Moral of the Story

Looking over this little site, I notice some patterns. There’s some fine music represented here, mostly done by people I got to sing and play with. There’s also a lot of unpolished music, slipshod recordings, “pitchy” singing and tuning problems. Meanwhile, as I edited the tapes, I had to cut out a ton of laughter, wisecracking, and other good humored fun. Is some larger theme at play?

My elementary school tested kids for “musical ability” and informed my parents they could not detect any within me. “If he wants to be in a choir, it probably won’t hurt,” they said. “But music lessons would be a waste of money.”  And they were right. I still can’t tune a guitar by ear as well as most guitarists.

As a young man, a fine musician tried to convince me that people are either born having  potential for musical greatness or they aren’t. “Kenn,” she said. “You will never be a great singer.” And she was right.  

Lately I’ve decided that, to improve, a person must focus on what’s wrong with whatever they’re doing. Find the faults and try to fix them. But to have fun, one must reverse that. Forget what’s wrong and focus on what’s right. Notice the faults when you rehearse but just have fun when you perform. Enjoy writing the first draft and only notice the problems when you edit. 

But that’s not exactly right, not with things like music or art. In my life, the experience of practicing, both alone and with others, was more important than the final product. The fun of writing a song, learning a guitar trick, or improvising a harmony wasn’t trivial, like the pleasure at hearing a concert or watching a movie. The  joy surrounding the process itself wasn’t peripheral, it was the whole point. Merely walking through an open gate isn’t an event worth mentioning. But climbing over the gate is a challenge, a game, and a memory, especially if you’re racing a very competitive Dalmatian. It’s the fun part.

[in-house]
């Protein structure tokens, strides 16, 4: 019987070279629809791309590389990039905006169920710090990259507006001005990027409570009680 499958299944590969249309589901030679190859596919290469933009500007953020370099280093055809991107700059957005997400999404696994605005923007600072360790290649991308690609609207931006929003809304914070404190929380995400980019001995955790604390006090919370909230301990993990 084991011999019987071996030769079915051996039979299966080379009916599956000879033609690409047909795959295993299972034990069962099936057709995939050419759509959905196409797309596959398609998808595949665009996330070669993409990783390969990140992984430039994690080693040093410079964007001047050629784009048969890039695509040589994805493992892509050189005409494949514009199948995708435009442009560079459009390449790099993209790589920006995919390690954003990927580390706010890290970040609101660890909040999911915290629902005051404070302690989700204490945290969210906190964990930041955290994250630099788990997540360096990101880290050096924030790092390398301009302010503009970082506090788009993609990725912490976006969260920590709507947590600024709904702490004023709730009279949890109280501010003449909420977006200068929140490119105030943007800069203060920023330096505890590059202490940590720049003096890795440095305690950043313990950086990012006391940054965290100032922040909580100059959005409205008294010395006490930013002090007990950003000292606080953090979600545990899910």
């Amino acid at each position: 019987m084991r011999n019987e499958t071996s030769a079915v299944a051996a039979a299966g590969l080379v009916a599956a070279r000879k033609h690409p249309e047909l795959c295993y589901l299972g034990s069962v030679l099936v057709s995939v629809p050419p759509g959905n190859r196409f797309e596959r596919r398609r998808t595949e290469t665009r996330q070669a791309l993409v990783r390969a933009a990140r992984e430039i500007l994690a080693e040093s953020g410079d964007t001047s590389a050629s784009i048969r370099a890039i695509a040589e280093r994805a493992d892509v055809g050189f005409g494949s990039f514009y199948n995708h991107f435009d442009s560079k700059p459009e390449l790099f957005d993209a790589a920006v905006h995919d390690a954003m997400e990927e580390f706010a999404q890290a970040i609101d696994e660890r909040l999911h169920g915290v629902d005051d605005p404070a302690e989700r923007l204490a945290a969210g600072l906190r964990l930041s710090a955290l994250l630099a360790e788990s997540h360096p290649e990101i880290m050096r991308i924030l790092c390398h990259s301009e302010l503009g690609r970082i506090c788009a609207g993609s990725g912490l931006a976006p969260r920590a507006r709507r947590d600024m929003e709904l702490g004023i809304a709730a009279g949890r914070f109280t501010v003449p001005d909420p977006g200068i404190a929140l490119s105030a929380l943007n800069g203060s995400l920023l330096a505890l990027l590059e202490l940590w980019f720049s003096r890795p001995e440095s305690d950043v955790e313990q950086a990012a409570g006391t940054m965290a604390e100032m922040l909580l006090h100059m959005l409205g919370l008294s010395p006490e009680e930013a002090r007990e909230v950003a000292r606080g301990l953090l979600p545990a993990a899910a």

Late in life I figured out a couple of things about music. First, your brain is limited. While your left hand is learning to hold down chords, your right hand can’t do much more than strum. It takes a while to do both, but that’s not the end of the dilemma. Concentrate too hard on the guitar and you’re likely to miss some vocal notes, or you’ll sing them weakly. Then, when you focus on singing, you’re likely to flub a string. When you manage to focus on both guitar and vocal quality at the same time you’re likely to forget the words. Your audience probably won’t notice how good the little lick was because they can only hear the flat note you sang. Even the least musical listener will notice the stunned terror in your eyes when you stand with mouth agape waiting for lyrics to fill it. You can train your brain with practice, to a degree, but nobody pays Yo Yo Ma to sing.

I’ve recently realized that, to sing a note on pitch, you need to picture that note before you open your mouth. Music is always happening just a few fractions of a second in the future. I wish someone would have mentioned this to me fifty years ago.

I wonder if musical lessons like that apply to other aspects of life?

Sure, I didn’t rehearse as much as excellent musicians do, and it shows. On the other hand, I’ve had an awful lot of fun. I don’t want to be Dorothy whining, “Geez, I went all the way to Oz and all I got were these cheesy slippers.” No, Dorothy. You got friends, and an adventure, and a lot of fun along the way. Your grayscale life was transformed into Technicolor.

Few of us spend much time basking in the spotlight, and that’s OK. Our days are filled with ordinary actions, but the time isn’t wasted. Life is not a rehearsal. I’m going to try to notice what’s right, not what’s wrong. I don’t want to miss it when the gray paving stones beneath my feet transform into a yellow brick road.

I hope you notice it, too.

Kenn Amdahl

December, 2020